Article  PubMed  Google Scholar 

  25. 25.

    Aliti GB, Rabelo ER, Clausell N, Rohde LE, Biolo A, Beck-da-Silva L. Aggressive fluid and sodium restriction in acute decompensated heart failure: a randomized clinical trial. JAMA Intern Med. 2013;173:1058–64. doi:10.1001/jamainternmed.2013.552.

    CAS  Article  PubMed  Google Scholar 

  26. 26.

    Holst M, Stromberg A, Lindholm M, Willenheimer R. Liberal versus restricted fluid prescription in stabilised patients with chronic heart failure: result of a randomised cross-over study of the effects on health-related quality of life, physical capacity, thirst and morbidity. Scand Cardiovasc J. 2008;42:316–22. doi:10.1080/14017430802071200.

    Article  PubMed  Google Scholar 

  27. 27.

    Travers B, O’Loughlin C, Murphy NF, Ryder M, Conlon C, Ledwidge M, et al. Fluid restriction in the management of decompensated heart failure: no impact on time to clinical stability. J Card Fail. 2007;13:128–32. doi:10.1016/j.cardfail.2006.10.012.

    Article  PubMed  Google Scholar 

  28. 28.

    Johansson P, van der Wal MH, Stromberg A, Waldreus N, Jaarsma T. Fluid restriction in patients with heart failure: how should we think? Eur J Cardiovasc Nurs. 2016;15:301–4. doi:10.1177/1474515116650346.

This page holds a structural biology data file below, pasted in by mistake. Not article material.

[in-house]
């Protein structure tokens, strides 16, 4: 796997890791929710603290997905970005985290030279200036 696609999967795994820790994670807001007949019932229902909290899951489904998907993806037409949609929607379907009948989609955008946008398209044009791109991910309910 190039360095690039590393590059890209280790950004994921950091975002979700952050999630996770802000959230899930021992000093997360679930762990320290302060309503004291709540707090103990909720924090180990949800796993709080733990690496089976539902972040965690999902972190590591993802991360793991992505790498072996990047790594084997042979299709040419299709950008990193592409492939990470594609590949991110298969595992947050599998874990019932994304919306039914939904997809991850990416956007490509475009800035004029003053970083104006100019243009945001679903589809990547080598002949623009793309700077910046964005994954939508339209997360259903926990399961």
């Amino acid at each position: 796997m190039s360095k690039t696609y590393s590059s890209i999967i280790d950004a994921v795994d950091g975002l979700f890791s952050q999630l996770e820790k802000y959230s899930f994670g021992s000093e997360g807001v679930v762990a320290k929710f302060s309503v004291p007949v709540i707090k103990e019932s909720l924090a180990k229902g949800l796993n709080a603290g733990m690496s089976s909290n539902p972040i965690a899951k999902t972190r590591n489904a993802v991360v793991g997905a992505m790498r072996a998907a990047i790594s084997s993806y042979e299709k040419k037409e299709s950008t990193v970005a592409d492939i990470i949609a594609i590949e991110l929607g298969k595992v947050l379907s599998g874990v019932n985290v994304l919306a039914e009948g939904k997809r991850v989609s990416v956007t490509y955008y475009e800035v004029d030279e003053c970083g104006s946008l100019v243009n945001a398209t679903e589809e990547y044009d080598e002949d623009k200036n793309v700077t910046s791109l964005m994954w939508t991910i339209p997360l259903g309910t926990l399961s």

Article  PubMed  Google Scholar 

  29. 29.

    De VR, Baldi C, Cioppa C, Giasi A, Fusco A. Effects of limiting fluid intake on clinical and laboratory outcomes in patients with heart failure. Results of a meta-analysis of randomized controlled trials. Herz. 2016;41:63–75. doi:10.1007/s00059-015-4345-9.

    Article  Google Scholar 

  30. 30.

    Li Y, Fu B, Qian X. Liberal versus restricted fluid administration in heart failure patients. A systematic review and meta-analysis of randomized trials. Int Heart J. 2015;56:192–5. doi:10.1536/ihj.14-288.

    Article  PubMed  Google Scholar 

  31. 31.

    Rossignol P, Masson S, Barlera S, Girerd N, Castelnovo A, Zannad F, et al. Loss in body weight is an independent prognostic factor for mortality in chronic heart failure: insights from the GISSI-HF and Val-HeFT trials. Eur J Heart Fail. 2015;17:424–33. doi:10.1002/ejhf.240.

    Article  PubMed  Google Scholar 

  32. 32.

    Rahman A, Jafry S, Jeejeebhoy K, Nagpal AD, Pisani B, Agarwala R. Malnutrition and cachexia in heart failure. JPEN J Parenter Enteral Nutr. 2016;40:475–86. doi:10.1177/0148607114566854.